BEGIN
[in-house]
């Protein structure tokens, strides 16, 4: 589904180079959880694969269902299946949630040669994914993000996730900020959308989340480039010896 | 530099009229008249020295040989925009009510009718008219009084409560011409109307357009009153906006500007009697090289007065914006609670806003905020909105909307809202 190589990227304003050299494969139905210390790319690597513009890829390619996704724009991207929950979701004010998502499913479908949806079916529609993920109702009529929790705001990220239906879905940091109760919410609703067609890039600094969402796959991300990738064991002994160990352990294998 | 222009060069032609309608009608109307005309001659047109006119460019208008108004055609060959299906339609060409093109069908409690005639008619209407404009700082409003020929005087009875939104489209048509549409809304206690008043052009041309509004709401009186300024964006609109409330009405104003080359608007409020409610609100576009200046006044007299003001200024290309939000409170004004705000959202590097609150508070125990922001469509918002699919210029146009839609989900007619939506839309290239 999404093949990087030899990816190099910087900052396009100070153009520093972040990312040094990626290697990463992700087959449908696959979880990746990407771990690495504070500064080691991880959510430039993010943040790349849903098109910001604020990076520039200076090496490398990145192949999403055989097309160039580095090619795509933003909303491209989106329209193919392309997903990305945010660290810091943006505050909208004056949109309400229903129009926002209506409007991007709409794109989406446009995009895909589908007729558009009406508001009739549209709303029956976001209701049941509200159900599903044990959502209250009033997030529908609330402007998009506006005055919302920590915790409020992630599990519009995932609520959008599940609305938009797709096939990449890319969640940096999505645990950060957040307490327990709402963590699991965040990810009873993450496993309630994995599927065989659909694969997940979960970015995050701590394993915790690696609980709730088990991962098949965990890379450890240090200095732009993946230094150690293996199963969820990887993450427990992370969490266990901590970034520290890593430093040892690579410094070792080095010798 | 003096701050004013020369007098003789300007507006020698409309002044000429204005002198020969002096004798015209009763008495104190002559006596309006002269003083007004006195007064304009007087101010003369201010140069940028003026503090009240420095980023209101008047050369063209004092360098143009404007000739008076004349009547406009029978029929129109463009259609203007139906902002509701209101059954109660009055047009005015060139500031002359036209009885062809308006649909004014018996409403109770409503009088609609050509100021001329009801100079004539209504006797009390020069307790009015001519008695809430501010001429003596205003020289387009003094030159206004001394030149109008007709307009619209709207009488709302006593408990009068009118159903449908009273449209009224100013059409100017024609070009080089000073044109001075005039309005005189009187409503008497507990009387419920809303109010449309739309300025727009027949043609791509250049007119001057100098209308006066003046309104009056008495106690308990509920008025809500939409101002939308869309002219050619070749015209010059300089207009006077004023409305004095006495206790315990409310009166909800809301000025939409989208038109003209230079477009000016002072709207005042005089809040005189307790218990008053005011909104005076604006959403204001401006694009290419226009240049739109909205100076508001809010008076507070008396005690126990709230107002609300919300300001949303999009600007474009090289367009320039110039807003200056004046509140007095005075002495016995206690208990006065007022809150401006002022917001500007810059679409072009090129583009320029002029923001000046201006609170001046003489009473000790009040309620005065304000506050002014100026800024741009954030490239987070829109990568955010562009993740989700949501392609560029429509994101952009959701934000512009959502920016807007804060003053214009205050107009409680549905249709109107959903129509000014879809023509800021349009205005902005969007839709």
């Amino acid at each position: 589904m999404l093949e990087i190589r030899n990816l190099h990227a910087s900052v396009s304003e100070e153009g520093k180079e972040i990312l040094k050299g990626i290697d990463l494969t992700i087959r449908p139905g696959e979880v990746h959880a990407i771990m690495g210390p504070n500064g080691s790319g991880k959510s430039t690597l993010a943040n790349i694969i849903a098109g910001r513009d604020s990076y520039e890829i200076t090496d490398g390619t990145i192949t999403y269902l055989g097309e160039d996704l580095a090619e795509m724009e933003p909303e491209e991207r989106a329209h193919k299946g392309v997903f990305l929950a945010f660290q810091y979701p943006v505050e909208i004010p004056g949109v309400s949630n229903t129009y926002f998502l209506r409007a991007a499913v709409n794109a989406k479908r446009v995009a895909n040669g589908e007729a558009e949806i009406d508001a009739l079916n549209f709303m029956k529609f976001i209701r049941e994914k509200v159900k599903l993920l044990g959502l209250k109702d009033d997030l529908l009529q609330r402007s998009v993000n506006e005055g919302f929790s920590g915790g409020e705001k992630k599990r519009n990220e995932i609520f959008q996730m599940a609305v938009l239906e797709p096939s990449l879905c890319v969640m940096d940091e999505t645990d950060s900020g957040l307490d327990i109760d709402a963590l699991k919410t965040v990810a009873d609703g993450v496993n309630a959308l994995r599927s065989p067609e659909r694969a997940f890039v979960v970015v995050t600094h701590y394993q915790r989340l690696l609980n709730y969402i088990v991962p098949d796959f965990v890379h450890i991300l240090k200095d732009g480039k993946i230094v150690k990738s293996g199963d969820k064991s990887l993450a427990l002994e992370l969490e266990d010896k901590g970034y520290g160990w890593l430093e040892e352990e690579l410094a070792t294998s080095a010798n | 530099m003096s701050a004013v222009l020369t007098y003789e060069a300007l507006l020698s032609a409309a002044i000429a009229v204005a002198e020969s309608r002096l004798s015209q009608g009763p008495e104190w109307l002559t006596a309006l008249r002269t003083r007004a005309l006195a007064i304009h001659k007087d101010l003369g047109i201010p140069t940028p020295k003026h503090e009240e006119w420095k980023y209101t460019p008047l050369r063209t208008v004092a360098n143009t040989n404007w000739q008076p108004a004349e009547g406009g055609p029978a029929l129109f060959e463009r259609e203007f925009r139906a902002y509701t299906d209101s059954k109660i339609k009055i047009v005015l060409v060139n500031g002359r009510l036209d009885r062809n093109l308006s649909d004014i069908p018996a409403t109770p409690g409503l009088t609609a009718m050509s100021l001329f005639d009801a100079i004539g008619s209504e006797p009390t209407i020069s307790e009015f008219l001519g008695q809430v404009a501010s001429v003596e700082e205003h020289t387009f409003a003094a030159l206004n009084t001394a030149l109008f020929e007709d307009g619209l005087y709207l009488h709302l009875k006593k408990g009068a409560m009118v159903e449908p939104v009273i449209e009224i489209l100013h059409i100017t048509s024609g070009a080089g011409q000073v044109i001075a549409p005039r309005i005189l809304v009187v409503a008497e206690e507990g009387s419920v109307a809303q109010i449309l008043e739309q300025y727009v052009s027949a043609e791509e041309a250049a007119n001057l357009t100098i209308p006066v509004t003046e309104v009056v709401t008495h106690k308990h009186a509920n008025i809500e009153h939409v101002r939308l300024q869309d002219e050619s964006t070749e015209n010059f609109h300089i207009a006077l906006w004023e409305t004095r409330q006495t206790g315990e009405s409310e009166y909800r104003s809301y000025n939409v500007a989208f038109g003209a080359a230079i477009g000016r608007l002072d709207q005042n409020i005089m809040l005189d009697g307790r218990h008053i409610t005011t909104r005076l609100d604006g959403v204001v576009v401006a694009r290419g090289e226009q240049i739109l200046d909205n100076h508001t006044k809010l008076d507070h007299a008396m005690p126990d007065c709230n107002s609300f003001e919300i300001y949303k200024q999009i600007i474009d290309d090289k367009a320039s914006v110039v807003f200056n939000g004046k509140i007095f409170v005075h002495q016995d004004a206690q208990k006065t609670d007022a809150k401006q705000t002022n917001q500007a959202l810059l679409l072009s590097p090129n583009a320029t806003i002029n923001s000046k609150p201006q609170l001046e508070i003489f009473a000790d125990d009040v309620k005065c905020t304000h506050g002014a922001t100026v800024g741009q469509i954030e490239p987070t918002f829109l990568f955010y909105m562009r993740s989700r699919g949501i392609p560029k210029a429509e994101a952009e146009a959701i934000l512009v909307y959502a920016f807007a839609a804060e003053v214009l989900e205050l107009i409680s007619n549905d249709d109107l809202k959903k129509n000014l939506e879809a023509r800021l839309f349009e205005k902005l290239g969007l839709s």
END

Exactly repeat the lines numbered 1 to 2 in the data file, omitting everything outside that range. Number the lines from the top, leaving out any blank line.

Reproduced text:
[in-house]
């Protein structure tokens, strides 16, 4: 589904180079959880694969269902299946949630040669994914993000996730900020959308989340480039010896 | 530099009229008249020295040989925009009510009718008219009084409560011409109307357009009153906006500007009697090289007065914006609670806003905020909105909307809202 190589990227304003050299494969139905210390790319690597513009890829390619996704724009991207929950979701004010998502499913479908949806079916529609993920109702009529929790705001990220239906879905940091109760919410609703067609890039600094969402796959991300990738064991002994160990352990294998 | 222009060069032609309608009608109307005309001659047109006119460019208008108004055609060959299906339609060409093109069908409690005639008619209407404009700082409003020929005087009875939104489209048509549409809304206690008043052009041309509004709401009186300024964006609109409330009405104003080359608007409020409610609100576009200046006044007299003001200024290309939000409170004004705000959202590097609150508070125990922001469509918002699919210029146009839609989900007619939506839309290239 999404093949990087030899990816190099910087900052396009100070153009520093972040990312040094990626290697990463992700087959449908696959979880990746990407771990690495504070500064080691991880959510430039993010943040790349849903098109910001604020990076520039200076090496490398990145192949999403055989097309160039580095090619795509933003909303491209989106329209193919392309997903990305945010660290810091943006505050909208004056949109309400229903129009926002209506409007991007709409794109989406446009995009895909589908007729558009009406508001009739549209709303029956976001209701049941509200159900599903044990959502209250009033997030529908609330402007998009506006005055919302920590915790409020992630599990519009995932609520959008599940609305938009797709096939990449890319969640940096999505645990950060957040307490327990709402963590699991965040990810009873993450496993309630994995599927065989659909694969997940979960970015995050701590394993915790690696609980709730088990991962098949965990890379450890240090200095732009993946230094150690293996199963969820990887993450427990992370969490266990901590970034520290890593430093040892690579410094070792080095010798 | 003096701050004013020369007098003789300007507006020698409309002044000429204005002198020969002096004798015209009763008495104190002559006596309006002269003083007004006195007064304009007087101010003369201010140069940028003026503090009240420095980023209101008047050369063209004092360098143009404007000739008076004349009547406009029978029929129109463009259609203007139906902002509701209101059954109660009055047009005015060139500031002359036209009885062809308006649909004014018996409403109770409503009088609609050509100021001329009801100079004539209504006797009390020069307790009015001519008695809430501010001429003596205003020289387009003094030159206004001394030149109008007709307009619209709207009488709302006593408990009068009118159903449908009273449209009224100013059409100017024609070009080089000073044109001075005039309005005189009187409503008497507990009387419920809303109010449309739309300025727009027949043609791509250049007119001057100098209308006066003046309104009056008495106690308990509920008025809500939409101002939308869309002219050619070749015209010059300089207009006077004023409305004095006495206790315990409310009166909800809301000025939409989208038109003209230079477009000016002072709207005042005089809040005189307790218990008053005011909104005076604006959403204001401006694009290419226009240049739109909205100076508001809010008076507070008396005690126990709230107002609300919300300001949303999009600007474009090289367009320039110039807003200056004046509140007095005075002495016995206690208990006065007022809150401006002022917001500007810059679409072009090129583009320029002029923001000046201006609170001046003489009473000790009040309620005065304000506050002014100026800024741009954030490239987070829109990568955010562009993740989700949501392609560029429509994101952009959701934000512009959502920016807007804060003053214009205050107009409680549905249709109107959903129509000014879809023509800021349009205005902005969007839709």